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Thread: Flare Up, Collapse at Church Blaze Kills Two Pittsburgh Firefighters, Injures 29

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    Flare Up, Collapse at Church Blaze Kills Two Pittsburgh Firefighters, Injures 29

    Updated: 03-15-2004 12:43:04 AM

    Flare Up, Collapse at Church Blaze Kills Two Pittsburgh Firefighters, Injures 29
    At Least Five Bravest in Critical or Serious Condition


    JOE MANDAK
    Associated Press Writer


    Photos by David P. Novak - Incident On Scene Report

    PITTSBURGH (AP) -- Firefighters who thought they had a church fire under control were trapped when the building's roof collapsed Saturday. Two firefighters were killed and 29 were injured, five seriously.

    There had been no sign of structural problems at Ebenezer Baptist Church before its steeple toppled as firefighters doused hot spots, Fire Chief Peter Micheli said. The steeple crashed into the 131-year-old church's basement, where both dead firefighters were found, Micheli said. Firefighters at the scene removed their helmets and turned off warning lights on their vehicles in tribute as each body was removed.

    Five firefighters suffered serious or critical head and chest injuries, said city Operations Director Bob Kennedy. At least one was undergoing surgery, four others needed to be hospitalized, Kennedy said.

    The cause of Saturday morning's blaze appeared to an electrical fire in the basement ``that jumped up the walls and spread rapidly,'' Kennedy said.

    The senior pastor of the church, the Rev. J. Van Alfred Winsett, told Pittsburgh television stations that the congregation was preparing for a breakfast when the fire started.

    Some firefighters were injured when the blaze flashed over, knocking one off a ladder and causing minor burns to the faces of five others, Micheli said. Most were hurt about an hour later when the steeple toppled, taking much of the roof with it.

    The federal Occupational Safety and Health Administration and other agencies will investigate the cause of the fire and how it was fought, Kennedy said.

    Firefighters Richard A. Stefanakis, 51, and Charles G. Brace, 55, both of Pittsburgh, died in the blaze, the Allegheny County Coroner's Office said. Brace was a battalion chief. Autopsies were scheduled for Sunday.

    Micheli said he was at a loss about what to say to the victims' families.

    ``You have to go through it to know what they're going through,'' Micheli said. ``No matter what you say or try to say, it's devastating.''

    Additional Details from the Associated Press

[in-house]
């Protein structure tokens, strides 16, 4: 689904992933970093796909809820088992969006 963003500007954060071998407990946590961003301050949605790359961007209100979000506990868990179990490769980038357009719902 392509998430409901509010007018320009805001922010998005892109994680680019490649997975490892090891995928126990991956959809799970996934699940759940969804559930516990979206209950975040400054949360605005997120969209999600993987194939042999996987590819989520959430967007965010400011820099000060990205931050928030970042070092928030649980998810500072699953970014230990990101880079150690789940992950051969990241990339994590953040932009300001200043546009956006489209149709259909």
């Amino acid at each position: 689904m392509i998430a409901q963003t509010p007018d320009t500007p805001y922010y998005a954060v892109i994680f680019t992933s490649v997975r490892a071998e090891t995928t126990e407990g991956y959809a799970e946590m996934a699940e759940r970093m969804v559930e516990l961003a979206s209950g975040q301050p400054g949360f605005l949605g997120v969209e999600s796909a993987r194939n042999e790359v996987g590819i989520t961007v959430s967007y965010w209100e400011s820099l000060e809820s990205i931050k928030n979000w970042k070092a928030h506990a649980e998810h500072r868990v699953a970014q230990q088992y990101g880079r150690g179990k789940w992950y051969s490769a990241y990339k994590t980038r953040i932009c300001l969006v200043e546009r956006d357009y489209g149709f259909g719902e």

Both firefighters who perished were trapped in the rubble. One was located by his Personal Alert Safety System alarm, a device attached to the life support system that sends out a loud sound if the firefighter is immobilized for a short period of time.

    The other firefighter also had an alarm, but rescue crews did not use it after determining that he was in an area of the building where he could not have survived.


    http://cms.firehouse.com/content/art...Id=39&id=27514

    Photo Below
    by David P. Novak



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    First Report From the Scene

    First Report From the Scene

    DAVID P. NOVAK
    Special to Firehouse.com

    On Saturday, March 13, 2004 shortly after 9:00a.m. City of Pittsburgh EOC received a report of a possible electrical fire in the Ebenezer Baptist Church, located at 2001 Wylie Avenue in the Hill District neighborhood of the City of Pittsburgh.

    First arriving crews reported heavy smoke inside a large, 75'x75' church, with a possible fire in the basement. Crews advanced attack lines to the basement, where they discovered very heavy smoke and heat conditions and were searching for the seat of the fire.

    Command requested a 2nd alarm assignment for additional manpower. Interior crews in the basement advised command that the fire appears to be above them, in the ceiling area.

    Within minutes, the 3rd alarm was struck for additional manpower, as crews were having difficulty locating the seat of the fire. As conditions inside the church continued to rapidly deteriorate, command ordered all crews out of the building at approximately 9:25a.m.

    As the last of the crews were evacuating, a flashover occurred, injuring several firefighters. The injured firefighters were rushed to local hospitals, there condition was not known at the time of this article.

    Command requested a 4th alarm assignment at approximately 9:34a.m. At this time, a defensive attack was established, with numerous aerial master streams, deck guns and hose lines in operation.

    Approximately 75 firefighters battled the intense flames for several hours, before knocking down the main body of fire. At approximately 12:20p.m. crews were able to re-enter the heavily damaged church, to begin dousing the hot spots.

    Approximately 7 minutes later, without warning, tragedy struck. The church collapsed, sending large timbers to crash through the floors and into the basement, as well as bricks and concrete block crashing to the street below, striking and injuring approximately 25-30 firefighters on the ground, and trapping 2 firefighters deep beneath the rubble inside the church.

    City of Pittsburgh EMS along with multiple outside EMS agencies rushed the injured firefighters to numerous hospitals and trauma centers in the area. An immediate search was underway for the two unaccounted for firefighters.

    Multiple rescuers including a USAR Strike Team from Westmoreland County, rushed to the scene to assist in searching for the trapped firefighters. The team is also is compromised of 24 Pittsburgh EMS Paramedics and Firefighters who were also on the scene and assisted in the recovery efforts.